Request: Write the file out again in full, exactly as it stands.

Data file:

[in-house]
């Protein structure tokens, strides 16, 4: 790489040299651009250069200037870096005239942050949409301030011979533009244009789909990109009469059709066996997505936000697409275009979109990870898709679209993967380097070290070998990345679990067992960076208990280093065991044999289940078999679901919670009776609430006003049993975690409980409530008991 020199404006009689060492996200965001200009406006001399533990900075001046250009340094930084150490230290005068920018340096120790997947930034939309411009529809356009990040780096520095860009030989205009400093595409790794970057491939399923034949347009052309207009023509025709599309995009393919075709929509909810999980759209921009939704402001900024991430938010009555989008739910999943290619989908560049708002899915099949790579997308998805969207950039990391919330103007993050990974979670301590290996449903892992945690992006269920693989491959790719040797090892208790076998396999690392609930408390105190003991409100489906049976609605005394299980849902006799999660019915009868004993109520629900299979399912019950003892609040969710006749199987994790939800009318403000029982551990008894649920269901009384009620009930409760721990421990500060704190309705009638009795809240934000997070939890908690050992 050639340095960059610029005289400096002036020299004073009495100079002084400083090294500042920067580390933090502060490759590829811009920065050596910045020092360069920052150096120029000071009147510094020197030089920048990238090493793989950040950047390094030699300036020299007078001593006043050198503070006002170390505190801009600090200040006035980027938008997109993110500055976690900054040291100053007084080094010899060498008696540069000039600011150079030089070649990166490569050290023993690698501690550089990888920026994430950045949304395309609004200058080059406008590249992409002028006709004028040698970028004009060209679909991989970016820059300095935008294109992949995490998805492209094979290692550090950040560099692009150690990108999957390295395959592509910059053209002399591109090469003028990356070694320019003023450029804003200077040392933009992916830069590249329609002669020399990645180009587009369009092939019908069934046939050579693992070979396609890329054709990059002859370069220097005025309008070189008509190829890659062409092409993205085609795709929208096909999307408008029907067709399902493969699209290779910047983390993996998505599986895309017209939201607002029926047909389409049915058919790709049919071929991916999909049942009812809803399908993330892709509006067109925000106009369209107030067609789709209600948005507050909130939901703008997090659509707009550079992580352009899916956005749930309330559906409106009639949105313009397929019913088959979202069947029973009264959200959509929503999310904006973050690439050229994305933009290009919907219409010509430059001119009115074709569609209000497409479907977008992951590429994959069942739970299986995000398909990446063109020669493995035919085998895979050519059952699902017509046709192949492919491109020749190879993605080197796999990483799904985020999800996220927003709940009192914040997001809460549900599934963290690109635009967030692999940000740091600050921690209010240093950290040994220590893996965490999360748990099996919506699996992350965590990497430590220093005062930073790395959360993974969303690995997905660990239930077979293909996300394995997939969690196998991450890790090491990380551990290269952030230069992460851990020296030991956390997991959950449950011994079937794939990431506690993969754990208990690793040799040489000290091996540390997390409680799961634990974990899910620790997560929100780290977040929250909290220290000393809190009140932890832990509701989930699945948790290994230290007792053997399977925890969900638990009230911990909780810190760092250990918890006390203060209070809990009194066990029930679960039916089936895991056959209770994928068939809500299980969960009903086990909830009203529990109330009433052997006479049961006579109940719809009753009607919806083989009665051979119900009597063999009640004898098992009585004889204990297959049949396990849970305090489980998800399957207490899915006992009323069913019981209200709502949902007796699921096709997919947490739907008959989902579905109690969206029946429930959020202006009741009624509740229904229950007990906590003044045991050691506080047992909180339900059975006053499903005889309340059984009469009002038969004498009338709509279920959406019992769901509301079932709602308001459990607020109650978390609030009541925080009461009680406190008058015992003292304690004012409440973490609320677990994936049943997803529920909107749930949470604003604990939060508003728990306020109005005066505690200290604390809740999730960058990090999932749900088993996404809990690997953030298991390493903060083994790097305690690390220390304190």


[in-house]
């Protein structure tokens, strides 16, 4: 790489040299651009250069200037870096005239942050949409301030011979533009244009789909990109009469059709066996997505936000697409275009979109990870898709679209993967380097070290070998990345679990067992960076208990280093065991044999289940078999679901919670009776609430006003049993975690409980409530008991 020199404006009689060492996200965001200009406006001399533990900075001046250009340094930084150490230290005068920018340096120790997947930034939309411009529809356009990040780096520095860009030989205009400093595409790794970057491939399923034949347009052309207009023509025709599309995009393919075709929509909810999980759209921009939704402001900024991430938010009555989008739910999943290619989908560049708002899915099949790579997308998805969207950039990391919330103007993050990974979670301590290996449903892992945690992006269920693989491959790719040797090892208790076998396999690392609930408390105190003991409100489906049976609605005394299980849902006799999660019915009868004993109520629900299979399912019950003892609040969710006749199987994790939800009318403000029982551990008894649920269901009384009620009930409760721990421990500060704190309705009638009795809240934000997070939890908690050992 050639340095960059610029005289400096002036020299004073009495100079002084400083090294500042920067580390933090502060490759590829811009920065050596910045020092360069920052150096120029000071009147510094020197030089920048990238090493793989950040950047390094030699300036020299007078001593006043050198503070006002170390505190801009600090200040006035980027938008997109993110500055976690900054040291100053007084080094010899060498008696540069000039600011150079030089070649990166490569050290023993690698501690550089990888920026994430950045949304395309609004200058080059406008590249992409002028006709004028040698970028004009060209679909991989970016820059300095935008294109992949995490998805492209094979290692550090950040560099692009150690990108999957390295395959592509910059053209002399591109090469003028990356070694320019003023450029804003200077040392933009992916830069590249329609002669020399990645180009587009369009092939019908069934046939050579693992070979396609890329054709990059002859370069220097005025309008070189008509190829890659062409092409993205085609795709929208096909999307408008029907067709399902493969699209290779910047983390993996998505599986895309017209939201607002029926047909389409049915058919790709049919071929991916999909049942009812809803399908993330892709509006067109925000106009369209107030067609789709209600948005507050909130939901703008997090659509707009550079992580352009899916956005749930309330559906409106009639949105313009397929019913088959979202069947029973009264959200959509929503999310904006973050690439050229994305933009290009919907219409010509430059001119009115074709569609209000497409479907977008992951590429994959069942739970299986995000398909990446063109020669493995035919085998895979050519059952699902017509046709192949492919491109020749190879993605080197796999990483799904985020999800996220927003709940009192914040997001809460549900599934963290690109635009967030692999940000740091600050921690209010240093950290040994220590893996965490999360748990099996919506699996992350965590990497430590220093005062930073790395959360993974969303690995997905660990239930077979293909996300394995997939969690196998991450890790090491990380551990290269952030230069992460851990020296030991956390997991959950449950011994079937794939990431506690993969754990208990690793040799040489000290091996540390997390409680799961634990974990899910620790997560929100780290977040929250909290220290000393809190009140932890832990509701989930699945948790290994230290007792053997399977925890969900638990009230911990909780810190760092250990918890006390203060209070809990009194066990029930679960039916089936895991056959209770994928068939809500299980969960009903086990909830009203529990109330009433052997006479049961006579109940719809009753009607919806083989009665051979119900009597063999009640004898098992009585004889204990297959049949396990849970305090489980998800399957207490899915006992009323069913019981209200709502949902007796699921096709997919947490739907008959989902579905109690969206029946429930959020202006009741009624509740229904229950007990906590003044045991050691506080047992909180339900059975006053499903005889309340059984009469009002038969004498009338709509279920959406019992769901509301079932709602308001459990607020109650978390609030009541925080009461009680406190008058015992003292304690004012409440973490609320677990994936049943997803529920909107749930949470604003604990939060508003728990306020109005005066505690200290604390809740999730960058990090999932749900088993996404809990690997953030298991390493903060083994790097305690690390220390304190």